Respiratory Therapists Are On The Frontline Of Coronavirus Battle
STEVE INSKEEP, HOST:
Let's face an overlooked fact about ventilators. The machines can save some people severely ill with COVID-19, which is why officials are pushing so hard to make up a shortage of them. Elsewhere in today's program, our Planet Money team reports on one company's high-speed effort to help manufacture more of them quickly. But the machine is useless without a qualified person to run it. Dr. Tom Barnes of Northeastern University trains people to do that.
TOM BARNES: The control panels for the ventilators are quite complex. Or, like, some people have compared them to the panel on a small aircraft in terms of the complexity of them.
INSKEEP: What are you hearing from your former students who are out there working now?
BARNES: They're looking to the day where they're going to run out of ventilators. And they're trying to figure out whether - you hear a lot in the press, people think that you can try to ventilate two patients on one ventilator. And that's quite controversial. So there's a lot of chatter right now on whether - they're not doing that yet, but whether they will have to do that and how they're going to do it and whether they should even do it in the first place.
INSKEEP: So you've got people typically working 12-hour shifts with increasing numbers of patients and looking forward to the moment when they run out of equipment?
BARNES: That's what it comes down to. And we're talking about, basically, doubling and tripling the number of patients that the respiratory care department would have to take care of. So they're bringing people out of retirement. There are - some states are giving special student licenses to let students that were a few months from graduating to go into practice even though they haven't graduated yet. And they're trying to beef up the therapist workforce so they can handle it.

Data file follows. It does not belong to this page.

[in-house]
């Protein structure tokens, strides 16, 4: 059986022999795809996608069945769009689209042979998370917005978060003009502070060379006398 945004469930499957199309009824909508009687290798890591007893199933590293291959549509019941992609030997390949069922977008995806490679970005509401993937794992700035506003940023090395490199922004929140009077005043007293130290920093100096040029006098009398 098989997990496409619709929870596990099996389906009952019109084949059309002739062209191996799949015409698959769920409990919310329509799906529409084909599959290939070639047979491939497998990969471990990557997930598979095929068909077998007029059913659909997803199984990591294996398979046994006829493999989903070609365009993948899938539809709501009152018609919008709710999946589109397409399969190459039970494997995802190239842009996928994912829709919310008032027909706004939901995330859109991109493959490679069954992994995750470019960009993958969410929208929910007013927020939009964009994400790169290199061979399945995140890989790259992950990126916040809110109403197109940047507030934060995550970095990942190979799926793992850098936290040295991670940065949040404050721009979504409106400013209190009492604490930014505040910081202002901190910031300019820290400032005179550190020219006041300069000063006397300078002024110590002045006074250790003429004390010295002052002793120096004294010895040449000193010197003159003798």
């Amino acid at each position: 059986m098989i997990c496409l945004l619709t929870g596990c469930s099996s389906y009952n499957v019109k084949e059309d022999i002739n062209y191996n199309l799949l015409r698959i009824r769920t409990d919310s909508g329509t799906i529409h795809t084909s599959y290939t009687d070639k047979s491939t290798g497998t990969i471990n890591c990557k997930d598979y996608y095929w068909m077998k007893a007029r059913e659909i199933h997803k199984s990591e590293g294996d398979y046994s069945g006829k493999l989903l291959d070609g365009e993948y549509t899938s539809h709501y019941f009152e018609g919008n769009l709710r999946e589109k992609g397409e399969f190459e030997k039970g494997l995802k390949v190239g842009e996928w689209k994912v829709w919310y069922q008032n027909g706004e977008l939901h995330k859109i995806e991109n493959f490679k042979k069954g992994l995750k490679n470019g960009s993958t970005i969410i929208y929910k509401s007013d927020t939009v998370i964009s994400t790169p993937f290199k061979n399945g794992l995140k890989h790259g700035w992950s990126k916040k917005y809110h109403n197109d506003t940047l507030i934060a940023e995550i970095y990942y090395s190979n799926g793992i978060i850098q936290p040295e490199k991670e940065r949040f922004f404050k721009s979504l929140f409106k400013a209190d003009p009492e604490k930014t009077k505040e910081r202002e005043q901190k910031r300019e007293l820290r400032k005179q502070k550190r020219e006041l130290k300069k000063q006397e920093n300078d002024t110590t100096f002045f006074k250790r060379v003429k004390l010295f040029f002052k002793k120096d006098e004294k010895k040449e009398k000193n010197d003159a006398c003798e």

INSKEEP: You know, when you talk about people who haven't graduated, bringing them out to do this work, I'm reminded of World War II. The Army normally takes four years to make an Army officer. But they didn't have four years, so they did 90-day courses.
BARNES: Yeah. That's what's happening. And they're letting medical students graduate - that are two or three months from graduation, they're letting them begin to practice before they've actually graduated from medical school. So you got a therapist who's got the knowledge, the specialized knowledge. He's in a position where he needs to try to train, as quickly as they can, critical care nurses, residents and other physicians because they literally don't have enough people.
INSKEEP: The more I listen to you, the more I'm realizing that for any given patient, there is one way for the technician to help save that person's life, and probably quite a few ways that they could harm the patient or even kill them.
BARNES: They really have to know what they're doing. And if - the patients are very, very sick.
INSKEEP: You know, this is making me think. We hear so much about the numbers of ventilators. We hear Governor Cuomo of New York saying we need 40,000 ventilators. We hear there are 12,000 ventilators in a national stockpile or that the Pentagon is giving over 2,000 ventilators. It makes me wonder if there would be people to run those ventilators even if they were all upfront and available.
BARNES: You know, that's exactly the point. I'm glad you recognize that. So what are you going to do in that situation? You're going to have to quickly train more people. They won't be as good as a registered respiratory therapist. But they will have some basic knowledge where they can take - perhaps, take care of some of the people on ventilators that are as not as complicated.
INSKEEP: How upsetting is it to you, as someone who specializes in this field, to hear so much of the national discussion revolving around ventilators, the lack of them, the lack of personnel?
BARNES: I mean, it's extremely frustrating when they go on for 10 or 15 minutes discussing the ventilator shortage and don't even acknowledge that there's a specialized health care professional - 75,000 or more of them out there - working with the ventilators. And they don't even mention that they exist.
So we need more people to go to the respiratory therapy schools, get the education and come out and be available. And people are talking about preparing for the next pandemic. Or if COVID, too, recycles itself next fall, how can we get ready for it? Well, one of the things we can do is to try to train more people.
INSKEEP: Tom Barnes of Northeastern University, thanks so much.
BARNES: You're welcome.
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